Clark makes it clear that not everyone is so well-informed, so esoteric, and so single-minded as he; nor should they be. He merely makes it possible to try. Accommodating, flexible, and wry -- much like the best of the Web -- "Building Accessible Websites" is as many things to as many people as such a book could possibly be.
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Format: Paperback
Building Accessible Websites is a considerable achievement: a thorough, practical guide to Web accessibility that's pleasurable to read.
The book's structure is much as one might expect. Joe Clark starts by running through "some typical objections to providing accessibility, blowing them out of the water one after another," then lists a number of active reasons for making one's site accessible. He outlines the various kinds of disabilities, explains how disabled people use computers, and defines both accessibility and the structure of accessible pages.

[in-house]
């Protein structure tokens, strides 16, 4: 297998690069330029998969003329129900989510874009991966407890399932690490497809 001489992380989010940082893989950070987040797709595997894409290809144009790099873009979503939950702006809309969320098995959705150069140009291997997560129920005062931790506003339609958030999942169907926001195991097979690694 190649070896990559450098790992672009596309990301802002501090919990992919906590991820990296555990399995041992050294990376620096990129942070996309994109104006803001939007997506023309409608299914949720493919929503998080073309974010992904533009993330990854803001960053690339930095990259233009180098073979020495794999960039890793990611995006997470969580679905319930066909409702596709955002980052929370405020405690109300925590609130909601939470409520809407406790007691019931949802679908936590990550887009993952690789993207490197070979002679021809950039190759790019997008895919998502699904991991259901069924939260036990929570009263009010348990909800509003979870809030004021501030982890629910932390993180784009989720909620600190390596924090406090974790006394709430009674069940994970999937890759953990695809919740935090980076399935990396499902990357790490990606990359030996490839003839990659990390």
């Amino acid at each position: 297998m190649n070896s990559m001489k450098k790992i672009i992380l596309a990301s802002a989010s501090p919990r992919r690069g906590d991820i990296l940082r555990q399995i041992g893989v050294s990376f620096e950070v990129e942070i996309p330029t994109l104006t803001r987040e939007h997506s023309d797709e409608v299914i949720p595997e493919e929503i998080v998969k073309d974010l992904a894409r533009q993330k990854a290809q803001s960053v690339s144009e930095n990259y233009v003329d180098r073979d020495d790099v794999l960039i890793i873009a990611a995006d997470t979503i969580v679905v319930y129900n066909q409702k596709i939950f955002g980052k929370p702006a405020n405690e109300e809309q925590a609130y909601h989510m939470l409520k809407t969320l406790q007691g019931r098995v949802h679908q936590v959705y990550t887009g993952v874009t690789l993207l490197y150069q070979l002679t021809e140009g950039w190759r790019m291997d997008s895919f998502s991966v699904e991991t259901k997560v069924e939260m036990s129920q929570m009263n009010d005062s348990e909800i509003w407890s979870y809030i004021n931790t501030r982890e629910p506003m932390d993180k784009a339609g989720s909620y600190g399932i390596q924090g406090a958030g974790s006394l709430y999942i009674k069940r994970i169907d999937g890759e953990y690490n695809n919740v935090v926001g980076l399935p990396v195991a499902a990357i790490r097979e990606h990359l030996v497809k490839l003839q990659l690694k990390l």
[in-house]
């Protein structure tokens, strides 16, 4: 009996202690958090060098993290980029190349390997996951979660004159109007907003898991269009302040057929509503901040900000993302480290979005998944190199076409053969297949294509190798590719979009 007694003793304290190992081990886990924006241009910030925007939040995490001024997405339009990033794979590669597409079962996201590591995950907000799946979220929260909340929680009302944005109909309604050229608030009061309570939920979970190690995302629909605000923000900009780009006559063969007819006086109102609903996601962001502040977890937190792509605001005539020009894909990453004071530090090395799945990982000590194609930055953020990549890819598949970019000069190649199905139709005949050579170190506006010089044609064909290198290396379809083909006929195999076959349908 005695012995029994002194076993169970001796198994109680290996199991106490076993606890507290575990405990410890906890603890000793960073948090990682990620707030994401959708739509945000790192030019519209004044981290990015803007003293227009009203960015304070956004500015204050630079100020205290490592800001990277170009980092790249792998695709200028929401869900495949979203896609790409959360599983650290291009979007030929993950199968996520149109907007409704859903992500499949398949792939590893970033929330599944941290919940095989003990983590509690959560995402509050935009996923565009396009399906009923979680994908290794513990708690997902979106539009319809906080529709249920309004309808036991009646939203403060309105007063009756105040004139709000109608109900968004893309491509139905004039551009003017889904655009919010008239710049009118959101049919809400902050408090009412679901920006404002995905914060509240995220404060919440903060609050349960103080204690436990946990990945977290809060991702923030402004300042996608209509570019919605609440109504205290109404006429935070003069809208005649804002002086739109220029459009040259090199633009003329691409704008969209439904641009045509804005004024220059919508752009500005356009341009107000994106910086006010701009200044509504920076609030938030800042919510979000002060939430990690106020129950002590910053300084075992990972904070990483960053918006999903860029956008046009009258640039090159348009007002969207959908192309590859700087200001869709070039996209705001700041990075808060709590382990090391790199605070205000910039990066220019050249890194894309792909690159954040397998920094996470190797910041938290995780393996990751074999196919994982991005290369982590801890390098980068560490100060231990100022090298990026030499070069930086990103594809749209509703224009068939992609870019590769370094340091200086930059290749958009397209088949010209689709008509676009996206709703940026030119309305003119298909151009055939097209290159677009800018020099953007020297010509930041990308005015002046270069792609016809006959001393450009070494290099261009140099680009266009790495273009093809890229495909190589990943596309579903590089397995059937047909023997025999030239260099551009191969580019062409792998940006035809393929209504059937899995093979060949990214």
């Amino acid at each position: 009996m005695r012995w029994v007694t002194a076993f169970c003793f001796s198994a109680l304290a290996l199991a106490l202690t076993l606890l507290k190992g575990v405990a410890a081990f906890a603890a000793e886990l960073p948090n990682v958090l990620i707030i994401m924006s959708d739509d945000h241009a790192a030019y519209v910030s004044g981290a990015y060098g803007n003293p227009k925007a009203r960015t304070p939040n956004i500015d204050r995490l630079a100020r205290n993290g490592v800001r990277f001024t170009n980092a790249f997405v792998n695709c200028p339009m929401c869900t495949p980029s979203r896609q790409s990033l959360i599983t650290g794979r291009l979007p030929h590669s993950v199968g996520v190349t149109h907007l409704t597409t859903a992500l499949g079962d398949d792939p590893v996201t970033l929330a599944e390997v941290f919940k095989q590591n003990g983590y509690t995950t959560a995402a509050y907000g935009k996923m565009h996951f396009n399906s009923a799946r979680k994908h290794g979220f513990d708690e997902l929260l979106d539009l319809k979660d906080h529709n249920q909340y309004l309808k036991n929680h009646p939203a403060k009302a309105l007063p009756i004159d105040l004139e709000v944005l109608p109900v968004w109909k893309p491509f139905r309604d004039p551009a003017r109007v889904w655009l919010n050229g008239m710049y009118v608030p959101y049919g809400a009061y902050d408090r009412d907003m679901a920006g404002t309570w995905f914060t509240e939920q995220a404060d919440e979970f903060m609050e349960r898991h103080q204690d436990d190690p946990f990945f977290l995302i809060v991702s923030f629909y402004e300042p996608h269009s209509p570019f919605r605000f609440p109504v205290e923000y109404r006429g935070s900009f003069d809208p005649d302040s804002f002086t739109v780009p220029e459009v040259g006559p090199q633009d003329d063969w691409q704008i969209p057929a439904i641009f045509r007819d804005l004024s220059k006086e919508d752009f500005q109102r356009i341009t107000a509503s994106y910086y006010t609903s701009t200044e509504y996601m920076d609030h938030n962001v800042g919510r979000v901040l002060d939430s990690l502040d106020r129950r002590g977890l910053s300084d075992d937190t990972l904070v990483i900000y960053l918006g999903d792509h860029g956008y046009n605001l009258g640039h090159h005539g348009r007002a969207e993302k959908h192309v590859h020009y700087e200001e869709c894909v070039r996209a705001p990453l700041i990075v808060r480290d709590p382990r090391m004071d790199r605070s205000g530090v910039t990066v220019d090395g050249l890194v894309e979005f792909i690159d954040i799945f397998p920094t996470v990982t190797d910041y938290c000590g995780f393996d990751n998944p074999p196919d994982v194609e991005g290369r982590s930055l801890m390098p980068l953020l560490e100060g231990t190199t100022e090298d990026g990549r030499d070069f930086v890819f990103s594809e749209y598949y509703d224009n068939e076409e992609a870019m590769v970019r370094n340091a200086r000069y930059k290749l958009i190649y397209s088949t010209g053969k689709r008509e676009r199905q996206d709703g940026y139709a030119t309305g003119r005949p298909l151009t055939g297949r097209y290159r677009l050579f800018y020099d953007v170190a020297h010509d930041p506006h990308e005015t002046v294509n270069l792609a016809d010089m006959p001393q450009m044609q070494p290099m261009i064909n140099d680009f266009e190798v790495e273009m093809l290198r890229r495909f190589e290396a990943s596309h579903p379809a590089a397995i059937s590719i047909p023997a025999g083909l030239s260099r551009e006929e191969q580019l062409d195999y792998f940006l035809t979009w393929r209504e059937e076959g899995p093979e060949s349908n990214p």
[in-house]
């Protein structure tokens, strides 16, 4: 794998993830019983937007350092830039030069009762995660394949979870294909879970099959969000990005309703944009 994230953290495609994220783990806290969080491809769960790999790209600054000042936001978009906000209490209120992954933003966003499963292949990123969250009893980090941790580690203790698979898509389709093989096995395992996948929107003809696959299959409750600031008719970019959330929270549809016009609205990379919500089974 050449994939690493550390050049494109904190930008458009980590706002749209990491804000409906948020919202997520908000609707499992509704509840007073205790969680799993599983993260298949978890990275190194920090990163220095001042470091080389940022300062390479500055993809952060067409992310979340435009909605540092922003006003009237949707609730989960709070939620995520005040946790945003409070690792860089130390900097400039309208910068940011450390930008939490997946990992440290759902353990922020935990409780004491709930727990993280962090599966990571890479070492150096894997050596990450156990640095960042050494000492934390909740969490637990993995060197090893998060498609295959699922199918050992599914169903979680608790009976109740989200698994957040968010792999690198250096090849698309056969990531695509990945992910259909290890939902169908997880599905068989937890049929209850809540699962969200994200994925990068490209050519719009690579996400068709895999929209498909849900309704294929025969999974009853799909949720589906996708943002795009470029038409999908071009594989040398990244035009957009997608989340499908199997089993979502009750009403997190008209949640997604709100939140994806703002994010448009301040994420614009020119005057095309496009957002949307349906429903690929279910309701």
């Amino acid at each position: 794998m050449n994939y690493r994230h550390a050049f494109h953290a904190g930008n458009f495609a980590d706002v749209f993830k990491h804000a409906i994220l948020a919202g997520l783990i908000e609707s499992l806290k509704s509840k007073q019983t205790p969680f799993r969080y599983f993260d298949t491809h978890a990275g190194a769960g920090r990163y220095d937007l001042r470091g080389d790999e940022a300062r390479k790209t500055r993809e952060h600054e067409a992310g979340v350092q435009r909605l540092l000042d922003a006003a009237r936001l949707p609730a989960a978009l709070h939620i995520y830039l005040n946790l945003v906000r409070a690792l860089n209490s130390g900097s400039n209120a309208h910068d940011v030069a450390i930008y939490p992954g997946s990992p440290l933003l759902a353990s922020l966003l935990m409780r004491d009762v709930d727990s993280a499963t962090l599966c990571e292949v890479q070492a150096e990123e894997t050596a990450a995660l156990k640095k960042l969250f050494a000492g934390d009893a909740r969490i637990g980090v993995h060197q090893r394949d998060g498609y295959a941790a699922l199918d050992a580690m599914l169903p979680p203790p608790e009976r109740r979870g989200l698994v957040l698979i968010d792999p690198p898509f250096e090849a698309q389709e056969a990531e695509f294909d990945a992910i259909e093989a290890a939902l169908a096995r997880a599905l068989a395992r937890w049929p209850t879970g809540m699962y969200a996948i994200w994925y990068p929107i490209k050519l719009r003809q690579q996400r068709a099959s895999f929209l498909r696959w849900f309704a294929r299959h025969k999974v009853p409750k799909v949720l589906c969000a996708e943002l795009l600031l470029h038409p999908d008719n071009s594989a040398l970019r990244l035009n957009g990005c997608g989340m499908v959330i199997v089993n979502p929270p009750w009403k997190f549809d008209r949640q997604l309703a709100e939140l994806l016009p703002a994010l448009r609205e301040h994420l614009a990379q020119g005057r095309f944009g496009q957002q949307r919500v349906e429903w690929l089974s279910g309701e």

Having mapped out -- in five relatively brief chapters -- the nature and extent of the issues, Clark gets down to the nitty-gritty: how to make images, text & links, navigation, type and color, tables & frames, stylesheets, forms & interaction, and multimedia (including Flash) all accessible.
The long chapters on images and navigation reflect Clark's belief that addressing these two issues -- even at a basic level -- will make a site "vastly more accessible" to two large disability groups: the blind/visually-impaired and the mobility-impaired.
These how-to chapters are all organized similarly. For example, Chapter 6, The Image Problem, covers:
* the three levels of accessibility for uncomplicated image types (the alt, title, and longdesc attributes);
* variations in browser support for each attribute and workarounds;
* problem image types including advertising, animated GIFs, bullets, charts & graphs, exploded drawings, hit counters, maps, pictures of text, porn, image portfolios, rollovers, sliced graphics, spacer images, and webcams);
* succinct advice on implementation.
A section titled Bottom-Line Accessibility Advice concludes each chapter.